SUBBARAJU: Not here, but in India. I participated in ‘semi-adopting’ a small village in South India, along with other people. I'm just a part of the whole thing. It isn’t much, but it makes you feel connected to the cause. There are about five hundred families there. In the Indian context, that is a small village. So we provide schooling, electricity, water facilities. . . 


YONG HUI: What do you remember about growing up in India?

SUBBARAJU: I remember my boarding school Saint Patrick's, which is in Chennai, where I was at for ten years or so. Those memories are very precious to me. When I meet my friends after so many years, we feel exactly the same towards each other. All the years have not changed anything between us. I believe that is real friendship.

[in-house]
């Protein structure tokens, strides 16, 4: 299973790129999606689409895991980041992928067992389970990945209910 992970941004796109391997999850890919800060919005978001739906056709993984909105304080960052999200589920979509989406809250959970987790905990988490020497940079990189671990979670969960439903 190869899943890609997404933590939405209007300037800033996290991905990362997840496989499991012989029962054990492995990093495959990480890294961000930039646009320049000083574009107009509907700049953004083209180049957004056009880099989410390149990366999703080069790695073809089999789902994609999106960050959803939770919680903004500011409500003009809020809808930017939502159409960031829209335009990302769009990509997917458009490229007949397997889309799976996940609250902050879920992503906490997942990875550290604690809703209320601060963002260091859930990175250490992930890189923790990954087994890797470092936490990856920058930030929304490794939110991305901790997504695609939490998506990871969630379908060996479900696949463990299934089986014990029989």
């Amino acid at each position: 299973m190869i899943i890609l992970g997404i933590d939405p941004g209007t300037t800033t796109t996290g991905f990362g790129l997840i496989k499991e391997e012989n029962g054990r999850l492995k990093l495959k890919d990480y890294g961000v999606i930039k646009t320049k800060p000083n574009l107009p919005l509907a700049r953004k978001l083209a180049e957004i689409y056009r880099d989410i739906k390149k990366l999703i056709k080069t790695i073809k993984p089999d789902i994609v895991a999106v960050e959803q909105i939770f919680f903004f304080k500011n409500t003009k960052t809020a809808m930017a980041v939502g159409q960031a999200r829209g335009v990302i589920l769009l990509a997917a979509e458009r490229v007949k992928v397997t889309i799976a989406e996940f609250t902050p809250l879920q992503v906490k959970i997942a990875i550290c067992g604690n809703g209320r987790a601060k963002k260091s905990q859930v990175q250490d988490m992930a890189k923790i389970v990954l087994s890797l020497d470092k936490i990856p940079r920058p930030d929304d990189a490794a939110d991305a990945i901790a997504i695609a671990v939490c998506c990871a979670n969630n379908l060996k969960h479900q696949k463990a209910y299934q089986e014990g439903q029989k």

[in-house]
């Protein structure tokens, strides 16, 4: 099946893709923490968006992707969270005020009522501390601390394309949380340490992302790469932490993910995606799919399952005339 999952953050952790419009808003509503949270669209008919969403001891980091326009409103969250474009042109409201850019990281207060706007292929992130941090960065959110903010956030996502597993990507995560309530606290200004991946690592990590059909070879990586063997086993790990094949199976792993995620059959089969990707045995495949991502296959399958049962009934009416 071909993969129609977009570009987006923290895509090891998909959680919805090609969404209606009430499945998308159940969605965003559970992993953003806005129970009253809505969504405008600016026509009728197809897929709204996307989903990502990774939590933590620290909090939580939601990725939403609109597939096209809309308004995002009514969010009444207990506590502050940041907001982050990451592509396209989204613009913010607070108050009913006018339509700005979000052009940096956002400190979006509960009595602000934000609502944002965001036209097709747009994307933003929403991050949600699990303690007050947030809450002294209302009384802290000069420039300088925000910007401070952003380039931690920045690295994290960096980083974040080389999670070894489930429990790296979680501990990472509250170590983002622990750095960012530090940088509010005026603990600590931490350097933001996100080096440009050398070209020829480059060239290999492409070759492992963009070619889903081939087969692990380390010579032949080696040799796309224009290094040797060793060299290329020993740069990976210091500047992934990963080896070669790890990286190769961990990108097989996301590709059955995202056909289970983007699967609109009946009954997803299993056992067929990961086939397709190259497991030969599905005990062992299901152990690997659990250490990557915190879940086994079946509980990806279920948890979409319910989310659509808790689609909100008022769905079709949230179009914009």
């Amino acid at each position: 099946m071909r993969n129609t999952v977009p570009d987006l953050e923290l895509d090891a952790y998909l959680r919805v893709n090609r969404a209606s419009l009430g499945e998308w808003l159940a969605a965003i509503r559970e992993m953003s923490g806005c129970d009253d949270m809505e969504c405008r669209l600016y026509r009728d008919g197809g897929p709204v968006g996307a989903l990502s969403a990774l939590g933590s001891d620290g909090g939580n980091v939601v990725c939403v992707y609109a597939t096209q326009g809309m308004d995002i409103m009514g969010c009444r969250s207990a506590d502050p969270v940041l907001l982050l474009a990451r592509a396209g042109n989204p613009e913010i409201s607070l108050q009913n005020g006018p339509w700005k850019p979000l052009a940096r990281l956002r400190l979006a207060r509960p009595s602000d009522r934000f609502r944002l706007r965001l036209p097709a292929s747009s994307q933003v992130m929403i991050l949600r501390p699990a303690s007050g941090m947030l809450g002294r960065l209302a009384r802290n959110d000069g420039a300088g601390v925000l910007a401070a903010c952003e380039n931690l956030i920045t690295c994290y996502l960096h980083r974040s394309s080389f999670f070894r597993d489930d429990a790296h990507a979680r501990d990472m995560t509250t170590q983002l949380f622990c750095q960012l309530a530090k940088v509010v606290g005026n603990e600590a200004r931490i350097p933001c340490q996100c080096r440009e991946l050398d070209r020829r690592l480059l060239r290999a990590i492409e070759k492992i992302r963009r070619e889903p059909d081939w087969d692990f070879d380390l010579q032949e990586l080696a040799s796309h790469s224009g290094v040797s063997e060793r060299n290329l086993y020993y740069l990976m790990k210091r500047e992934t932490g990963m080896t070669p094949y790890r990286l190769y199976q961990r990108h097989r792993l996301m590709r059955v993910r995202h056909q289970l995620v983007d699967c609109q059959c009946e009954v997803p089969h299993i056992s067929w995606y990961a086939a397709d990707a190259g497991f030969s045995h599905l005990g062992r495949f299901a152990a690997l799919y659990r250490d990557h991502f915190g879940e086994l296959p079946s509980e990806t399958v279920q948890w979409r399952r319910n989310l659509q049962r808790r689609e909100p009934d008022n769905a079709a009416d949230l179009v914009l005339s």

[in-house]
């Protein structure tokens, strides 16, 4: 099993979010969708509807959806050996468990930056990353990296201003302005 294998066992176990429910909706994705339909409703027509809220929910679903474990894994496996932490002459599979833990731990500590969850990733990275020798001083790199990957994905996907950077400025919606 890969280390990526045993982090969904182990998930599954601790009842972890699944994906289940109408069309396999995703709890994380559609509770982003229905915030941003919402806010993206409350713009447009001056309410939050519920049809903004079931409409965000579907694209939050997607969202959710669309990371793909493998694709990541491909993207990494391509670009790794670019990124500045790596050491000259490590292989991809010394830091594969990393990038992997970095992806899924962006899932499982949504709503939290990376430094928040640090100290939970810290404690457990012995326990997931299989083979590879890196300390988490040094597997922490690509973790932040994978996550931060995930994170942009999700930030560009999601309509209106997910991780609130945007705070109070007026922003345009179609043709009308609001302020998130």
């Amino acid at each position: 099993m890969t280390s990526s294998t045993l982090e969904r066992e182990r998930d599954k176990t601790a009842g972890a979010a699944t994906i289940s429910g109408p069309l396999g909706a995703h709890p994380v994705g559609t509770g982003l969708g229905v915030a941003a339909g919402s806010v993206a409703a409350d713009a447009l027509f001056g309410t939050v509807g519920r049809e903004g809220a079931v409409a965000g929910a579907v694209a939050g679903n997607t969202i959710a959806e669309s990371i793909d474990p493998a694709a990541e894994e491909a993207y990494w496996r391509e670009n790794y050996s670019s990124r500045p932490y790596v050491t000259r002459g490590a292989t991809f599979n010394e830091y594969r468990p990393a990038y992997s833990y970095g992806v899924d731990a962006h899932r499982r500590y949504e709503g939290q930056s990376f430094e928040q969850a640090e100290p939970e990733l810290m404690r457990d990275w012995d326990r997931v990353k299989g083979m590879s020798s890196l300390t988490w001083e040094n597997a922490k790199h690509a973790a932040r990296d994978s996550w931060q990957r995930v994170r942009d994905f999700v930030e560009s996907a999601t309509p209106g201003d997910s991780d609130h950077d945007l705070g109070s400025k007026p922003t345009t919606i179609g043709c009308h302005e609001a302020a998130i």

YONG HUI: Are you the most distinguished among them?

SUBBARAJU: No, not really. I'm probably the only guy who is in advertising. Everybody else is into all other things. Some are doctors, dentists, engineers, or are into software, hardware ... a lot of IT guys. One of the guys has become a tennis coach who runs a camp in the US. It is incredible how we all turned out.

YONG HUI: What do you dislike most about the ad industry?

SUBBARAJU: I dislike how I don’t know when to cut the work out of my mind. Whether I'm at home or travelling, work is constantly in my mind. If you overdo it, that’s not so good. Sometimes, you need to have your personal space. You cannot be preoccupied for 24 hours.

YONG HUI: How do you take yourself out of that?